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There are single fathers who really want to be good dads

I feel as if I'm being removed from my daughter's life. I currently have joint legal custody with her mother, but I'm only allowed to see her once a week and every other weekend.

Observer-Dispatch (USA)
21 August 2009

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There are single fathers who really want to be good dads
By Jason Roberts

I am a single father pursuing full custody of my 3-year-old daughter. I currently have joint custody with my daughter's mother, and am only allowed to see her once a week and every other weekend.

How is that fair to my daughter and to me? I don't feel that it is. I have been to court numerous times this year for custody and child support, and have been looked at like a "dead-beat dad." I have been paying child support for more than a year without the court being involved.

There was an oral agreement between my daughter's mother and me about how much money was acceptable and fair for the two of us to separately take care of our child. As time wore on, I was being asked for more and more, despite the fact that I am trying to support myself and my daughter when she is with me.

Now I fear that a judgment will be one-third of my monthly take-home pay. How am I supposed to take care of my responsibilities and my child when she is with me when I'm being taken advantage of?

I'm not saying that I won't pay child support or for her schooling, but one-third of a person's monthly pay is a little excessive and extreme. It seems that every time I am in the courtroom, I am not being seen as a father who wants the best for his child, but as a father who is trying to take his child away from her mother. That is not the case. I just want equal time to nurture and love my daughter.

I feel as if I'm being taken out of my daughter's life. I go to court when expected to be there, dress appropriately, and am respectful to each judge; however I feel the "old school" judges don't see the entire picture and do not take what I have to say into consideration. I've been slandered by my daughter's mother in front of the judge, and never once has he ever asked for evidence of these so-called "indiscretions." I feel as if I am being made an example of.

But it's not only me. There are many great single fathers out there being given the same old story  that a child needs to be and should be with their mother. Says who? The courts. They don't know what type of person we are or, for that matter, what type of fathers we are.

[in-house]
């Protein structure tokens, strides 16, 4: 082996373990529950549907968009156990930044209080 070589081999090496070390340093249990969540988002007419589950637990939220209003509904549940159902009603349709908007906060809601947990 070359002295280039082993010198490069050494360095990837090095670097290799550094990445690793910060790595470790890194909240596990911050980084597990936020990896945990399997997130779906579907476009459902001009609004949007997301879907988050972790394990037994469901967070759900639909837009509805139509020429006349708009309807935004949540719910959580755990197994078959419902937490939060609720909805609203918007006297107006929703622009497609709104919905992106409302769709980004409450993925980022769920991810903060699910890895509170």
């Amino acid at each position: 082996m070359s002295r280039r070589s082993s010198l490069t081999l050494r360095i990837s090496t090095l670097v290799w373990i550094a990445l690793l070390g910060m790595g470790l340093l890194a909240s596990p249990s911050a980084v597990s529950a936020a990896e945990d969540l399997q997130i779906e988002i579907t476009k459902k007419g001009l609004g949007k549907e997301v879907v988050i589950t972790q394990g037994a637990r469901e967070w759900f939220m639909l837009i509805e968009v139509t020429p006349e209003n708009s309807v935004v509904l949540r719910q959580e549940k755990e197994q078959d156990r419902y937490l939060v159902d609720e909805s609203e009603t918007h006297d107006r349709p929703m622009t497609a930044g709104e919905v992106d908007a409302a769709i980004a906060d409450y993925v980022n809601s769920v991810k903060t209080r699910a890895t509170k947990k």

As single fathers, we are given zero credibility or rights, no clear reason for not being given the opportunity to raise our children and to show the world that not all single fathers are bad influences on them. I cannot speak for all of us, but I do know that we are being made the villain for trying to do the right thing and love our children.

I love my daughter with every ounce of my being, and when I am being ordered that I can only see her when the court sees fit, it makes my heart ache. I wonder what I did wrong to deserve such treatment.

This old-fashioned, antiqued family court system needs to be revamped to make way for shared parenting. Let us fathers have rights  the same rights that the mothers have. Give us fathers equality in the family court system. Give us fathers the opportunity to prove that we are good parents and we can do the same job and, in some cases, a better job than the mothers.

Help us fathers, our cause, and the Utica-based National League of Fathers, Inc. There is a bill that needs passing in the state Legislature: the Shared Parenting Bill. In the Assembly, it's A3181. Assemblyman David Townsend has already pledged his support for shared parenting legislation, but we need more support.

Please call your elected state leaders. Ask them to support this bill. The more voices we have, the better chance that fathers have to overcome this and give our children the love they deserve. A girl's first love is always her father, and a boy's first hero is always his father  why are we being portrayed as villains?

Jason Roberts lives in Utica.
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